Mowers and balers and hay pricing, oh my!

Hoard's Dairyman: 

Mowers and balers and hay pricing, oh my!

Date: 
Mon, 06/24/2013

2013 Farm Progress Hay Expo had plenty to see and learn about.

by Taylor Pires, Hoard’s Dairyman Editorial Intern

For hay and forage enthusiasts, the 2013 Farm Progress Hay Expo was the place to be. There were numerous equipment line-ups and demonstrations held at Regancrest Holsteins on June 19th and 20th near Waukon, Iowa. Visitors from all over, even international guests, flocked to northeast Iowa to scope out the newest and most efficient equipment and products from hay industry exhibitors. Mowing, tedding, chopping and baling demonstrations were held on 150 acres of Regancrest land. Ten acres were devoted to equipment and hay industry exhibits.

According to Frank Holdmeyer, executive editor at Farm Progress Companies, there were over 100 exhibitors at this year’s Hay Expo, a record number for the show, which is in its 27th year. He also noted there were a number of local businesses present, allowing involvement of the surrounding community. “[The Hay Expo is] a great opportunity for people in the hay and forage business to show products on an actual farm and see them in action,” said Holdmeyer.

Along with the exciting field demonstrations, Hay and Forage Grower sponsored a “Lunch and Learn,” where University of Nebraska Extension forage specialist Bruce Anderson presented his insight on hay marketing and pricing. Anderson shared that hay can be difficult to market because it can change and the terms in which we market it (green, leafy, fine stemmed) aren’t exact. “Hay today may be not the same as hay being fed this winter…[we] start from a losing position when talking about hay marketing because hay isn’t hay,” Anderson said.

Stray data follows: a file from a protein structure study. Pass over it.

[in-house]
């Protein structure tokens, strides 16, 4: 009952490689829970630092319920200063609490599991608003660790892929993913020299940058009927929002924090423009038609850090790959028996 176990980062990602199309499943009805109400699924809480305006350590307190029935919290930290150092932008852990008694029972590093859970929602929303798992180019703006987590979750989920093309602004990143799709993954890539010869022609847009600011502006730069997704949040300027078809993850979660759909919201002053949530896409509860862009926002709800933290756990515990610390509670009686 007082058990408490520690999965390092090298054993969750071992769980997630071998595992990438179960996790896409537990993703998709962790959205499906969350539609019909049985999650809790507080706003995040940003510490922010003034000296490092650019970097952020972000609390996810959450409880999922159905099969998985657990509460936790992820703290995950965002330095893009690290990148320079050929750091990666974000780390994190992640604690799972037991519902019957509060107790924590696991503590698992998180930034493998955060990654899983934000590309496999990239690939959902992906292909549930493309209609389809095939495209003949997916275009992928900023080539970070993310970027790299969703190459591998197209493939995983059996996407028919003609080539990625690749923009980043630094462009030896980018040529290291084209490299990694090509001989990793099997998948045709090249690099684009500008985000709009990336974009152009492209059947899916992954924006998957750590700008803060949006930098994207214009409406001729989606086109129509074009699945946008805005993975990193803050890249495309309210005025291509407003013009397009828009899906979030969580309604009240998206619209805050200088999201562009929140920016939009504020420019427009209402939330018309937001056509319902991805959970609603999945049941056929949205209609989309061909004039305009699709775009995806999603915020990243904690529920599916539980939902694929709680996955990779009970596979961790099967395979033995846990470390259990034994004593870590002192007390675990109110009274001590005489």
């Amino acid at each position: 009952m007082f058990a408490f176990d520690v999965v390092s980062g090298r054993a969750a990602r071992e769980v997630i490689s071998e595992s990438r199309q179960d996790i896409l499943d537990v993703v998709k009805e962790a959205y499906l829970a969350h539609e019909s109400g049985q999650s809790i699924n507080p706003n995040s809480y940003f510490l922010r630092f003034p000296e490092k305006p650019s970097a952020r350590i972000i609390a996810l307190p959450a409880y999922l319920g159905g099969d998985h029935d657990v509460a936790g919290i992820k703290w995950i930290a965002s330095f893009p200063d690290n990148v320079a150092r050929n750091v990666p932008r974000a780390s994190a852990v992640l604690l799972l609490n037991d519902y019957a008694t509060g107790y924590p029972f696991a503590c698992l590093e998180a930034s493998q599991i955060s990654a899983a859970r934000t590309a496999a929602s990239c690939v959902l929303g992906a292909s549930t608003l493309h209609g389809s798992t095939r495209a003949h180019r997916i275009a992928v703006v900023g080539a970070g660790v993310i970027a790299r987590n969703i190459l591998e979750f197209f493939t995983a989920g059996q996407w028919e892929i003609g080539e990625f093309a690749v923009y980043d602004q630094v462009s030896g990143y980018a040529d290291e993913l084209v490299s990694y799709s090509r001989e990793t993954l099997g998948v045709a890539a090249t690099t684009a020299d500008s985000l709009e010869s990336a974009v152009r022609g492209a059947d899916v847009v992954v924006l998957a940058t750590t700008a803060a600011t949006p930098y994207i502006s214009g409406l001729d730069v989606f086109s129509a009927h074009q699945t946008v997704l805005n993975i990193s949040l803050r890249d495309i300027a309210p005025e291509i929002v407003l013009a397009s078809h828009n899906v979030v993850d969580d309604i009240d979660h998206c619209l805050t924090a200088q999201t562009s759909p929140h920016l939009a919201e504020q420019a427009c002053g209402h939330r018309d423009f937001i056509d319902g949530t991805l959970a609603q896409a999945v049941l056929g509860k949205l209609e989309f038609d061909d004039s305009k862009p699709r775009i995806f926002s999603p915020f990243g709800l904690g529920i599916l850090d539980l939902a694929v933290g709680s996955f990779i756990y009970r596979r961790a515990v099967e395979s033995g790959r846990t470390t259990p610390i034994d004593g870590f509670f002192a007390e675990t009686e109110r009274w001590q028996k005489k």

Anderson went on to say that the key to marketing well is knowing what you are selling, what quality you have, what you want, what the customer wants and how to give both parties what they want. This consensus between two parties is where marketing hay can be tricky because there is no standard price. “The price of anything comes down to what two people agree upon,” Anderson noted.

Although Anderson promotes honesty and knowledge of the product, and what both parties want out of the transaction, he admits that, “Hay is crazy in terms of pricing.” Anderson stated some factors that influence pricing, like supply and demand, alternatives to hay, corn prices (more than anything else), and the region. He thinks that hay prices are going to stay high and he advises hay buyers and sellers to keep a close eye on other commodities because of their influence on the price of hay.

The 2013 Farm Progress Hay Expo attendees left knowing what options were available for hay/forage products and equipment, how effective that equipment could be in the field and how to market the hay they work so hard to grow and harvest.


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The author is the 25th Hoard’s Dairyman editorial intern. She will be a senior at California Polytechnic State University in San Luis Obispo. At Cal Poly, Taylor is majoring in dairy science with an agricultural communications minor. Pires grew up on a 500-cow dairy in Merced County, Calif.

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